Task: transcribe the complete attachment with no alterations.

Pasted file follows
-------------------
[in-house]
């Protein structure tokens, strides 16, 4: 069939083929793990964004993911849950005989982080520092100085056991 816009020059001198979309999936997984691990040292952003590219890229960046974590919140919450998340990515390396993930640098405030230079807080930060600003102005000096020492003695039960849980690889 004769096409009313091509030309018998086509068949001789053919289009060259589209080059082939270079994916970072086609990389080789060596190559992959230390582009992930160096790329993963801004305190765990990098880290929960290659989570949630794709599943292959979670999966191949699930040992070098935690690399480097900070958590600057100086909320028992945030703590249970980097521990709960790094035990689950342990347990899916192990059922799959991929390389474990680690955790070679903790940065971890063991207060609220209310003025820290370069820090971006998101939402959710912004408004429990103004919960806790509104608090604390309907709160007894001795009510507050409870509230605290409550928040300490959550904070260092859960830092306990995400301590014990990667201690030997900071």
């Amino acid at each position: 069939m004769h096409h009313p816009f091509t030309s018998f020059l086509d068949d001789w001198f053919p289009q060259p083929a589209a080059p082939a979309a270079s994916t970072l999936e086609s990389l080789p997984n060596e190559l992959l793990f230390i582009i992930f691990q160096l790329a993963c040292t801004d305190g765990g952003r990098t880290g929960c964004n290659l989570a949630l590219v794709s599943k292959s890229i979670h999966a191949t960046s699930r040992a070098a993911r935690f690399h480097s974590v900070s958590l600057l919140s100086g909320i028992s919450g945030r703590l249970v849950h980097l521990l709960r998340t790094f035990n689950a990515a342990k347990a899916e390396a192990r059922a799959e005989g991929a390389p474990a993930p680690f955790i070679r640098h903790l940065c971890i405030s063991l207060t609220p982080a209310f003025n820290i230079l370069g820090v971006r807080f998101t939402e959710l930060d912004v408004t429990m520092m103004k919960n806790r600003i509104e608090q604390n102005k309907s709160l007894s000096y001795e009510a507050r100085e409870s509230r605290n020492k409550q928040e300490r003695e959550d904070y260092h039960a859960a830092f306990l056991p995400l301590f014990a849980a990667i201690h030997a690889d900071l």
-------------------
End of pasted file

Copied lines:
[in-house]
């Protein structure tokens, strides 16, 4: 069939083929793990964004993911849950005989982080520092100085056991 816009020059001198979309999936997984691990040292952003590219890229960046974590919140919450998340990515390396993930640098405030230079807080930060600003102005000096020492003695039960849980690889 004769096409009313091509030309018998086509068949001789053919289009060259589209080059082939270079994916970072086609990389080789060596190559992959230390582009992930160096790329993963801004305190765990990098880290929960290659989570949630794709599943292959979670999966191949699930040992070098935690690399480097900070958590600057100086909320028992945030703590249970980097521990709960790094035990689950342990347990899916192990059922799959991929390389474990680690955790070679903790940065971890063991207060609220209310003025820290370069820090971006998101939402959710912004408004429990103004919960806790509104608090604390309907709160007894001795009510507050409870509230605290409550928040300490959550904070260092859960830092306990995400301590014990990667201690030997900071």
């Amino acid at each position: 069939m004769h096409h009313p816009f091509t030309s018998f020059l086509d068949d001789w001198f053919p289009q060259p083929a589209a080059p082939a979309a270079s994916t970072l999936e086609s990389l080789p997984n060596e190559l992959l793990f230390i582009i992930f691990q160096l790329a993963c040292t801004d305190g765990g952003r990098t880290g929960c964004n290659l989570a949630l590219v794709s599943k292959s890229i979670h999966a191949t960046s699930r040992a070098a993911r935690f690399h480097s974590v900070s958590l600057l919140s100086g909320i028992s919450g945030r703590l249970v849950h980097l521990l709960r998340t790094f035990n689950a990515a342990k347990a899916e390396a192990r059922a799959e005989g991929a390389p474990a993930p680690f955790i070679r640098h903790l940065c971890i405030s063991l207060t609220p982080a209310f003025n820290i230079l370069g820090v971006r807080f998101t939402e959710l930060d912004v408004t429990m520092m103004k919960n806790r600003i509104e608090q604390n102005k309907s709160l007894s000096y001795e009510a507050r100085e409870s509230r605290n020492k409550q928040e300490r003695e959550d904070y260092h039960a859960a830092f306990l056991p995400l301590f014990a849980a990667i201690h030997a690889d900071l």